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NEW YORK, April 10, 2018 (LifeSiteNews) — A New York Times columnist called his pro-abortion friends, colleagues and readers “extremists” for using crisis pregnancies as an excuse “to build a grotesque legal regime” in which “the most vulnerable human beings” can be killed.

Ross Douthat reflected that although people who believe firmly in the right to an abortion share his cultural background — and that he likes them — he believes that they have been “deceived.”

“I try to listen to their arguments with the respect that the sincere and intelligent deserve,” he wrote. “But I also think that they are deceived by a cruel ideology that has licensed the killing of millions of innocents for almost 50 years.”

Douthat continued: “In the language that the respectable use to banish views without rebuttal, I regard them — friends and colleagues and faithful readers — as essentially extremists, for whom the distinctive and sometimes awful burdens that pregnancy imposes on women have become an excuse to build a grotesque legal regime in which the most vulnerable human beings can be vacuumed out or dismembered, killed for reasons of eugenics or convenience or any reason at all.”

Their extremism is “often blind” to the public’s real opinions on the abortion issue, Douthat said. It makes heroes out of advocates for abortion-on-demand, gives academic posts and honors to philosophers who support euthanasia and infanticide, and shrugs at the killing of the sick and the sad in Belgium, at the “near-eradication” of Down syndrome children in Iceland and at widespread sex-selective abortion in Asia.

“(It) increasingly accepts unblinking a world where human beings can be commodified and vivisected so long as they’re in embryonic form,” Douthat wrote.

The New York Times columnist was responding to two recent pro-abortion expressions. The first was that of Ruth Marcus of The Washington Post, who wrote that she would have aborted her own children had they had Down syndrome. The second was pro-abortion glee that journalist Kevin Williamson had been fired by The Atlantic soon after being hired. Williamson’s erstwhile new employers had belatedly discovered that he once tweeted his opinion that women who procured abortions should be hanged. Williamson had also, more seriously, argued that abortion should be prosecuted the same way other homicides are prosecuted in America.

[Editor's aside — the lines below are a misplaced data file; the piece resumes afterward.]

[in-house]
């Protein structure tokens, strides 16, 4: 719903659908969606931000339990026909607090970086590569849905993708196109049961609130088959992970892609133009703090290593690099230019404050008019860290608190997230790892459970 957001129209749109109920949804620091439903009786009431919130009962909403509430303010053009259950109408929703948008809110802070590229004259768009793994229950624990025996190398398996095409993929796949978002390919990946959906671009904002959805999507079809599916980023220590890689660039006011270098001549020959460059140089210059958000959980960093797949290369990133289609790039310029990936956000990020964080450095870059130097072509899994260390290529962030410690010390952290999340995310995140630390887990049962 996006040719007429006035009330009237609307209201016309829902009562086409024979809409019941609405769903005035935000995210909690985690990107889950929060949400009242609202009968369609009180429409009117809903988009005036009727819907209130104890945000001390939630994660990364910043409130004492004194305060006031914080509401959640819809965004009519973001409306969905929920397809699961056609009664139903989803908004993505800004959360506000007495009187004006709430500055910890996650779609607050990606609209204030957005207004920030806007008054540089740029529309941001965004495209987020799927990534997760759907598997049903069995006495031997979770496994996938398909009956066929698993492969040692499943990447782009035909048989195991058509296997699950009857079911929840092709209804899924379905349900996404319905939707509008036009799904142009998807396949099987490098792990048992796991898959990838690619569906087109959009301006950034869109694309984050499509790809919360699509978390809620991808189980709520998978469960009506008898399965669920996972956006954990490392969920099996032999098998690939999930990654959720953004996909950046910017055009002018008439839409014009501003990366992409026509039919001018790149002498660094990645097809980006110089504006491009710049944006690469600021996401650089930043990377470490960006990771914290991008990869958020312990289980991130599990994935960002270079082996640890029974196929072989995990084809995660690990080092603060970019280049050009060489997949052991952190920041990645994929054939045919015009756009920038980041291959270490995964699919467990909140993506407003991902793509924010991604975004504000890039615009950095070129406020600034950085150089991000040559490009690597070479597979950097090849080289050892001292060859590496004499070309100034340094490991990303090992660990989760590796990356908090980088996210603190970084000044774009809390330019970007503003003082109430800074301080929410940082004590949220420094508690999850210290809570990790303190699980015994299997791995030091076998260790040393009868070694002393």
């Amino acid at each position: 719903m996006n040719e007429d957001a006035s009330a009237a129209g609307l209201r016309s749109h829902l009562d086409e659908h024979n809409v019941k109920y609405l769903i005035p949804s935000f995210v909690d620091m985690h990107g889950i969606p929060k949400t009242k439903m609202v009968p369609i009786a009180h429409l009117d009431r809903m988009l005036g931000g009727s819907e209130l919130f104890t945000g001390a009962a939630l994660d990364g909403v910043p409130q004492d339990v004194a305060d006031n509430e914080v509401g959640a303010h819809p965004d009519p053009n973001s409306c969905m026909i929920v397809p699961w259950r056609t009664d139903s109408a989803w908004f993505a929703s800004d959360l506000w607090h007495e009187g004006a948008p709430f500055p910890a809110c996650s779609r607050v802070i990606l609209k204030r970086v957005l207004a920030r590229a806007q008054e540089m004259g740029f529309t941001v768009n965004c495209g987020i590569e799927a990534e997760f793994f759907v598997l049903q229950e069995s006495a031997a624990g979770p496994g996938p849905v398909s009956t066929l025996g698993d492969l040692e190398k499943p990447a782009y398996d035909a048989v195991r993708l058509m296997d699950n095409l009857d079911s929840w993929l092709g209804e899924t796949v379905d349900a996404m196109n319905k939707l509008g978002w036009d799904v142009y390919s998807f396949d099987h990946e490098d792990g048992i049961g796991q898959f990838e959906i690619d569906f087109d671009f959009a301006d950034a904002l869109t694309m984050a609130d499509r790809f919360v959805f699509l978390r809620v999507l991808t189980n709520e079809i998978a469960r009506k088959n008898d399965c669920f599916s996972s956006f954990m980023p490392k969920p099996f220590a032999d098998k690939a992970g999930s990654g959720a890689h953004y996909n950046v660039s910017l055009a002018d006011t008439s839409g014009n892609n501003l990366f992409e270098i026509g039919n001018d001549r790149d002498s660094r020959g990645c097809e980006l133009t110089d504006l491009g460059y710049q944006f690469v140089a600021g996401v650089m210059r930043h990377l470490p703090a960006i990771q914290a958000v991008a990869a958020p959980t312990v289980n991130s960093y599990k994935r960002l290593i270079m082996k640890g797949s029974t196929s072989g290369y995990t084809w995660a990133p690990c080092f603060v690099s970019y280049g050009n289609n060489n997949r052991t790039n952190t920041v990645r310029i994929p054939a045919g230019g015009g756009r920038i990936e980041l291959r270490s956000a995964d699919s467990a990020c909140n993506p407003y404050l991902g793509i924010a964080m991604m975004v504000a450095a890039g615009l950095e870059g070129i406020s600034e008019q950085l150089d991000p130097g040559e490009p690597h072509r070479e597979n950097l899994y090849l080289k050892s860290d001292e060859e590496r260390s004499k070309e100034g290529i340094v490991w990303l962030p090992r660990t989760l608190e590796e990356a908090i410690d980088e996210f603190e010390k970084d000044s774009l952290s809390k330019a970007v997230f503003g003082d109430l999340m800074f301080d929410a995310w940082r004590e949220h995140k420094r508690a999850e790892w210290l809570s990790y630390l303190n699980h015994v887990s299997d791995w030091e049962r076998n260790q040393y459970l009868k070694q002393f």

Douthat said these views, which are not shared by the pro-life movement, makes Williamson an extremist in his own right.

“From my own anti-abortion perspective, this opinion makes Williamson an extremist as well,” he wrote. “When American laws restricted abortion they generally did not impose such penalties, and today’s pro-life movement likewise generally rejects the idea of prosecuting women.”

The columnist then adroitly addressed a common sneer against the pro-life movement.

“This position often gets cast as inconsistent by pro-choicers, but I think it represents the incorporation by pro-lifers of the points that my pro-choice friends actually get right — that pregnancy is unique in ways that mitigate culpability and make it unwise to treat abortion like a normal homicide, that the government can only go so far in restriction without becoming a reproductive police state — without making the literally fatal mistake of believing these things also require a civil right to kill your unborn child,” Douthat wrote.

On the subject of the Williamson firing, Douthat is divided. On the one hand, he is “glad Williamson won’t be carrying the pro-life flag at The Atlantic, out of fear that his extremities could make the work of (pro-life) persuasion harder.”

On the other hand, Douthat believes that the firing is a “case study” in the problem of ideological purity tests shrinking the number of talented writers allowed to write in influential journals to a rarified few. This tendency is resulting in contemporary liberalism’s “inability … to see itself from the outside,” he wrote. Williamson’s pro-abortion critics are thus unable to see that his “extremism” mirrors their own.